As Election Day creeps closer and candidate signs litter the landscape, a brief reminder regarding legal restrictions on political signage is appropriate:
Electioneering outside the 100-foot campaign-free zone is permitted
“Electioneering” is conduct that urges a vote for or against a party, candidate, or issue or engaging in political discussion within 100 feet of a polling place. 10 ILCS 5/7-41(c), 5/17-29. Electioneering may take the form of either verbal communication or non-verbal communication – displaying signs, wearing campaign buttons, or distributing campaign literature.
Sections 7-41 and 17-29 identify that the 100-foot zone runs from each entrance to the voting room itself, not the entire building. The election judges must place two or more cones or some other marker a distance of 100 horizontal feet from each entrance to the room used by voters to engage in voting (the polling room). If the polling room is located within a building that is a school, a church, or another organization founded for the purpose of religious worship and the distance of 100 horizontal feet ends within the interior of the building, then the markers must be placed outside of the building at each entrance used by voters to enter that building on the grounds adjacent to the thoroughfare or walkway. If the polling room is located within a building with two or more floors and the polling room is located on the ground floor, then the markers shall be placed 100 horizontal feet from each entrance to the polling room used by voters to engage in voting. If the polling room is located in a building with two or more floors and the polling room is located on a floor above or below the ground floor, then the markers shall be placed a distance of 100 feet from the nearest elevator or staircase used by voters on the ground floor to access the floor where the polling room is located.
The markers delineate the “campaign-free zone” in which electioneering is prohibited. The area on polling place property beyond the campaign-free zone is considered a public forum for the time that the polls are open on election day. A person shall have the right to congregate and engage in electioneering on any polling place property while the polls are open beyond the campaign-free zone, including but not limited to, the placement of temporary signs.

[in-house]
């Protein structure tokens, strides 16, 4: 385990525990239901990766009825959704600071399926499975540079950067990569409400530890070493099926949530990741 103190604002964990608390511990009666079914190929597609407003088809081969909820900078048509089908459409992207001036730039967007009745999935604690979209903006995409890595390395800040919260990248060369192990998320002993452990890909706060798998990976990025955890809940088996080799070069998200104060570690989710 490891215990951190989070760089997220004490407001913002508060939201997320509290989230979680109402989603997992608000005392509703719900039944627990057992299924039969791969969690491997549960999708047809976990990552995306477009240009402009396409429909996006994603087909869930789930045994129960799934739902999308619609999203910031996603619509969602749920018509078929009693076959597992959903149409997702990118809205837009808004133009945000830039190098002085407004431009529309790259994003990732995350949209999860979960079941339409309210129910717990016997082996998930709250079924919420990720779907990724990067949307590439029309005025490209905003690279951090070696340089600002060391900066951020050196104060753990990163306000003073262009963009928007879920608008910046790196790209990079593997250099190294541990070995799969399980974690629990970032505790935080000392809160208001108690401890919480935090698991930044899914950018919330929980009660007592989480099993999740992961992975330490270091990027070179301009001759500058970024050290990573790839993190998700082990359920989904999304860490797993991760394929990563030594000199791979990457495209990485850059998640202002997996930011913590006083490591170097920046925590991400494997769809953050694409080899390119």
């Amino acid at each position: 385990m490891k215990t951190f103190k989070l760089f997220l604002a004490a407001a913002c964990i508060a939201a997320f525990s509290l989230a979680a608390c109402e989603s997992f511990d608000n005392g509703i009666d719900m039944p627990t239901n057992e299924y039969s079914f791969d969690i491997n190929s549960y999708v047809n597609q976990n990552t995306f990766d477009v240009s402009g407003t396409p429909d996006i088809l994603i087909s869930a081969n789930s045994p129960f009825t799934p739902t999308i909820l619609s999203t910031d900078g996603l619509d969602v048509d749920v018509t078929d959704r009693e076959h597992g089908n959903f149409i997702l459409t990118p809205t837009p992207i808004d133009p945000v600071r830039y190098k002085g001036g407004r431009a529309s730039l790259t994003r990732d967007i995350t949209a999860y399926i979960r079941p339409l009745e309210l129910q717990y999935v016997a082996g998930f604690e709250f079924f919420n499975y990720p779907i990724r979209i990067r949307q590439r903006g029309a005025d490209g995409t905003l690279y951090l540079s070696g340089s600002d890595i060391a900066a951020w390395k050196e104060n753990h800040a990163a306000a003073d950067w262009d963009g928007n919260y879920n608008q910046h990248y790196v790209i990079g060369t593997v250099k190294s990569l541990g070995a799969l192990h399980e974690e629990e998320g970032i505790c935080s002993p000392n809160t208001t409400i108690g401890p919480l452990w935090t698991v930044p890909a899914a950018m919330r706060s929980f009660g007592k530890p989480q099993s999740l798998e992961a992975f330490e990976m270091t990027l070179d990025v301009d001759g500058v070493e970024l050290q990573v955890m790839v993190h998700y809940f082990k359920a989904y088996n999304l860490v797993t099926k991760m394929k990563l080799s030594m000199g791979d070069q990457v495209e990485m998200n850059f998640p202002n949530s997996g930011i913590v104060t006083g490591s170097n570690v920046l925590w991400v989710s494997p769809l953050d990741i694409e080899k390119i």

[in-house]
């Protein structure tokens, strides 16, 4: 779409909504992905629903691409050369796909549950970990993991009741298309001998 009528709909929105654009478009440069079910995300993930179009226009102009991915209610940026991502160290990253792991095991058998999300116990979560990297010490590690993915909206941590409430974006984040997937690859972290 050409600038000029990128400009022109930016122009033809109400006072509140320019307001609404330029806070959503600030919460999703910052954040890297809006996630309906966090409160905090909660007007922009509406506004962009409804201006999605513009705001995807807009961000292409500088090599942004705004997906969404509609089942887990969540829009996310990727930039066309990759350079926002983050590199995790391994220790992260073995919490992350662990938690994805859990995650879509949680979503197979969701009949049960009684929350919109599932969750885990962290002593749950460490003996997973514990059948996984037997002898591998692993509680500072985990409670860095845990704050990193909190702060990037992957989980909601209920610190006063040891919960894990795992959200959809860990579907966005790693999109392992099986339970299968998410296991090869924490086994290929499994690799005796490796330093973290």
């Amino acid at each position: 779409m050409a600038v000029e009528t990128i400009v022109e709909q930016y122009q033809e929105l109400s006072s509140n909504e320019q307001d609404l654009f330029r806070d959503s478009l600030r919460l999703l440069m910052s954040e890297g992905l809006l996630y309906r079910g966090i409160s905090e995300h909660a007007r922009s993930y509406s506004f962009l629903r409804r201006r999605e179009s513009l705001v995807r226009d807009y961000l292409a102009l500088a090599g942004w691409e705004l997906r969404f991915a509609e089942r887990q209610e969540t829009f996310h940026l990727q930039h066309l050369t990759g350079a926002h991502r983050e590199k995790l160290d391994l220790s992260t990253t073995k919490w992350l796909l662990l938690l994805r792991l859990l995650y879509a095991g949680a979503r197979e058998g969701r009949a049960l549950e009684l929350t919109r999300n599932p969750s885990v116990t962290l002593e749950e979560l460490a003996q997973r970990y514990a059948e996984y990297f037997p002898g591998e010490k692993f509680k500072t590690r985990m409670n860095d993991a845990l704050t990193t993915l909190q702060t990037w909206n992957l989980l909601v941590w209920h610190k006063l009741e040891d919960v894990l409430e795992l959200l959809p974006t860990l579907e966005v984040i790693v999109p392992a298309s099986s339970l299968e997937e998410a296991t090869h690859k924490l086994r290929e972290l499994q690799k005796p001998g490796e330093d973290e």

These restrictions are also applicable during the “early voting” timeframe. A violation during early voting is considered contempt of court. 10 ILCS 5/19A-70.
Because of the potentially complicated First Amendment implications in this area of the law, please be sure to immediately check with your Tressler attorney if these issues arise.
There is no restriction on how long signs can be placed in residential areas
Several years ago municipalities would regulate when campaign signs could be displayed. Effective January 1, 2011, the Illinois General Assembly passed Public Act 96-0904 to establish that “other than reasonable restrictions as to size, no home rule or non-home rule municipality may prohibit the display of outdoor political campaign signs on residential property during any period of time . . .” 65 ILCS 5/11-13-1. This law prohibits any restriction on how long campaign signs can be placed in residential yards. Your local sign regulations should be reviewed to make sure that they are consistent with this requirement.
The United States Supreme Court has limited your sign regulations
On June 18, 2015, the United States Supreme Court issued its decision in the case of Reed v. Town of Gilbert, Arizona, 135 S.Ct. 2218 (2015). The Reed case is a watershed ruling that impacted every municipality in the United States.
The town of Gilbert had a comprehensive sign code that prohibited the display of outdoor signs without a permit, but the code exempted three categories of signs: (1) “Ideological Signs”; (2) “Political Signs”; and (3) “Temporary Directional Signs”. Each category, however, had its own set of regulations and restrictions.
Petitioners, a church and its pastor, whose Sunday church services are held at various temporary locations in the town, posted signs early each Saturday bearing the church name and the time and location of the next service and did not remove the signs until around midday Sunday. The church was cited for exceeding the time limits under town ordinances for displaying temporary directional signs and for failing to include an event date on the signs. Petitioners filed suit, claiming that the code abridged their freedom of speech.
The Supreme Court determined that the sign code did violate the First Amendment. It determined that the town’s sign code was facially content-based because the code defined the three categories of signs on the basis of their messages and then subjected each category to different restrictions. In addition, the code’s content-based restrictions did not survive strict scrutiny because the differential treatment between the categories did not serve the compelling governmental interests in aesthetics and traffic safety. Therefore, it was not narrowly tailored to serve those interests.
Consequently, municipalities should pay attention to their temporary sign regulations and make sure that they do not improperly differentiate based on the content of the message.
If you have further questions about campaign signs, please contact your Tressler attorney.
For more information about this article, contact Tressler attorney John O’Driscoll at email@example.com.